And overall though, in researching this, I saw some stats that show that mortality has define safety that way, right as I guess the compliment to mortality, right? The survivor probability of being on a highway is going up. So fewer people are dying as a proportion of drivers on the road. You look at the early days, say the 1920s, 30s, 40s, pretty terrifying from the perspective of today. And it really falls off over time. So the concern for the driver safety should be going down over time. Do you agree with that?
Matt:
3:13
No.
David:
3:15
We don't. Okay.
Matt:
3:16
So on a per mile basis for the most part since the early 70s, fatalities have been trending down. But they likely would have trended downward even more were it not for some of these problems that I'm describing, like speed and distraction. And there are things where we could make additional ground. Like for example, we still have a hardcore group of people that refuse to wear their seatbelts. Approximately 15% of fatal crashes are still folks that aren't wearing their seatbelts.
David:
3:52
So that would have been a pretty big innovation. Seatbelts sometime in the 70s, 60s, where were seatbelts?
Matt:
3:57
At one point in time, manufacturers were allowed to fit seatbelts interlocks. You couldn't drive your car unless you were buckled up. Technology was a little bit sketchy. I think the public was not ready for them. And as a consequence, laws were passed. It prohibited manufacturers from using that technology. But we could save a lot of lives if people would just buckle up. I think we have this perception that far fewer people are drinking and driving and that's certainly the case. But if you look at fatal crashes, there's still a significant percentage of fatal crashes where folks are under the influence of alcohol.
David:
4:35
One of the things I was wondering about as I was reading some of the literature that HLDI produces and reading some of your other work was whether you're an optimist or a pessimist about highway safety. I'm detecting in the conversation so far that you're a bit of a pessimist. What do you think?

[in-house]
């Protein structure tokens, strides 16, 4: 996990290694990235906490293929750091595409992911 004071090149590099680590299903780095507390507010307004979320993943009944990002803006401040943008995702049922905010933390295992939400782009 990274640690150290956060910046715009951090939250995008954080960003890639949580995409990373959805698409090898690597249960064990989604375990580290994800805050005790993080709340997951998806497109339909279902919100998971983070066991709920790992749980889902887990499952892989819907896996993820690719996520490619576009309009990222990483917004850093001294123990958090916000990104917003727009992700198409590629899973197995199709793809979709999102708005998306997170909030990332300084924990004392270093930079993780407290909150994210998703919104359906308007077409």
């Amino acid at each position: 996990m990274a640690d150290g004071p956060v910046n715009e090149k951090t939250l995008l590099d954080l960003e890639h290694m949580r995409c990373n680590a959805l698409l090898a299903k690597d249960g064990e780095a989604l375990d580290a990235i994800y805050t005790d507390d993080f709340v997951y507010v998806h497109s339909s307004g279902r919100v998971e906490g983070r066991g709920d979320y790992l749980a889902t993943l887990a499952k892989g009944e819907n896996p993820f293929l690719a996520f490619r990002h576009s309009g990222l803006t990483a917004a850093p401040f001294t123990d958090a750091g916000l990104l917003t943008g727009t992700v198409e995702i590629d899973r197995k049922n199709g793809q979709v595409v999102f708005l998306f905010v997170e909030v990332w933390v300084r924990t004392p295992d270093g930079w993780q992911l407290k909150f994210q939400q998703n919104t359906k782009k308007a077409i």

Matt:
4:50
I'm an optimistic realist.
David:
4:52
Okay. So define that for me.
Matt:
4:55
We've got to have hope for the future. I think in order to continue to do the type of work I do and that is to research a big piece of that, is researching innovations and innovations that hopefully will save lives. And I don't know that I could do that day in and day out without being optimistic and without the hope that some of these things that I'm working on will benefit drivers and mankind. On the flip side, I don't think I could be a good researcher without being a pessimist.
David:
5:25
And somebody has to be the boring person who's going to raise their hand and say, "Did we look at the numbers and figure out that this stuff really works?" Because there's going to be so much optimism. Let's just call it hype around new technology because everybody wants to go this and wants us to go in one direction, right? Nobody wants less highway safety. So inevitably you'll help people just overselling it. And I guess it's your job to unspike the punch bowl a little bit.
Matt:
5:48
Part of our DNA, it goes back to one of our first presidents, Dr Will Haddon, who was the original head of what we would now call the National Highway Traffic Safety Administration. And Haddon was infamous for going places where people were speaking and testifying and talking about highway safety and heckling them and yelling, "Where's your data?" And this was in the late 60s and early 70s. And it was under Haddon's watch that HLDI was founded. And these days, there are many, many, infinite number of companies that have the word data in their name. But if we could somehow do a internet search that was restricted to entities that existed in the early 70s, how many groups or companies had the word data in their name then. And then we were founded in '72, '73 and we were set up to do data and database analysis. And that's long been one of our bedrock principles is we say nothing that isn't based on data and science.